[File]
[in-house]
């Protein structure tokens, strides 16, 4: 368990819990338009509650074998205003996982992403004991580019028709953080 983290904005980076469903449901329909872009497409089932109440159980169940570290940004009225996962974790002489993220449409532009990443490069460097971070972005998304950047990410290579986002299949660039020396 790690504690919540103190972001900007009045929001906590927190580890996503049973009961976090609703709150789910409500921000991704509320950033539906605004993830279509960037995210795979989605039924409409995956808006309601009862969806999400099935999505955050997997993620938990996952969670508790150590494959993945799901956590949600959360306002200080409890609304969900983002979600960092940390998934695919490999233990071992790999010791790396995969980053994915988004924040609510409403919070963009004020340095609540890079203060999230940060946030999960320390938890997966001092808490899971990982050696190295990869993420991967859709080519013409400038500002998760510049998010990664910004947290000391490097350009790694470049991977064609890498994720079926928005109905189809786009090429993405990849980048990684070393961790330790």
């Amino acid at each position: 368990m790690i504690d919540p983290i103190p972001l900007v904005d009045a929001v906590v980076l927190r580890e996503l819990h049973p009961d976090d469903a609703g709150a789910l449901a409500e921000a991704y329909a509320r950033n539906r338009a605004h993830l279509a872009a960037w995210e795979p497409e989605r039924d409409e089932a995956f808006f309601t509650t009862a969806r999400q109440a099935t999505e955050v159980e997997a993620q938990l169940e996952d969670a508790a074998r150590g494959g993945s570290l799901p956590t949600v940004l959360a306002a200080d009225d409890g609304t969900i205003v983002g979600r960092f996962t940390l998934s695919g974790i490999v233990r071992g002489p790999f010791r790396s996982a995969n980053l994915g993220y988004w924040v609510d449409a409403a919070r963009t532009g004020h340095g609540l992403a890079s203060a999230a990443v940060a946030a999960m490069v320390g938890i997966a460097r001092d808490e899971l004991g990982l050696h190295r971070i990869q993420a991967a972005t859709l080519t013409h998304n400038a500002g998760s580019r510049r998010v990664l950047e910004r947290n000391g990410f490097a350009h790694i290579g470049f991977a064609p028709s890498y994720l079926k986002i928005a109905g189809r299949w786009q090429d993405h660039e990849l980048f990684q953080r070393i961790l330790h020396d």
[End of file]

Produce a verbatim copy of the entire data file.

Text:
[in-house]
């Protein structure tokens, strides 16, 4: 368990819990338009509650074998205003996982992403004991580019028709953080 983290904005980076469903449901329909872009497409089932109440159980169940570290940004009225996962974790002489993220449409532009990443490069460097971070972005998304950047990410290579986002299949660039020396 790690504690919540103190972001900007009045929001906590927190580890996503049973009961976090609703709150789910409500921000991704509320950033539906605004993830279509960037995210795979989605039924409409995956808006309601009862969806999400099935999505955050997997993620938990996952969670508790150590494959993945799901956590949600959360306002200080409890609304969900983002979600960092940390998934695919490999233990071992790999010791790396995969980053994915988004924040609510409403919070963009004020340095609540890079203060999230940060946030999960320390938890997966001092808490899971990982050696190295990869993420991967859709080519013409400038500002998760510049998010990664910004947290000391490097350009790694470049991977064609890498994720079926928005109905189809786009090429993405990849980048990684070393961790330790």
């Amino acid at each position: 368990m790690i504690d919540p983290i103190p972001l900007v904005d009045a929001v906590v980076l927190r580890e996503l819990h049973p009961d976090d469903a609703g709150a789910l449901a409500e921000a991704y329909a509320r950033n539906r338009a605004h993830l279509a872009a960037w995210e795979p497409e989605r039924d409409e089932a995956f808006f309601t509650t009862a969806r999400q109440a099935t999505e955050v159980e997997a993620q938990l169940e996952d969670a508790a074998r150590g494959g993945s570290l799901p956590t949600v940004l959360a306002a200080d009225d409890g609304t969900i205003v983002g979600r960092f996962t940390l998934s695919g974790i490999v233990r071992g002489p790999f010791r790396s996982a995969n980053l994915g993220y988004w924040v609510d449409a409403a919070r963009t532009g004020h340095g609540l992403a890079s203060a999230a990443v940060a946030a999960m490069v320390g938890i997966a460097r001092d808490e899971l004991g990982l050696h190295r971070i990869q993420a991967a972005t859709l080519t013409h998304n400038a500002g998760s580019r510049r998010v990664l950047e910004r947290n000391g990410f490097a350009h790694i290579g470049f991977a064609p028709s890498y994720l079926k986002i928005a109905g189809r299949w786009q090429d993405h660039e990849l980048f990684q953080r070393i961790l330790h020396d």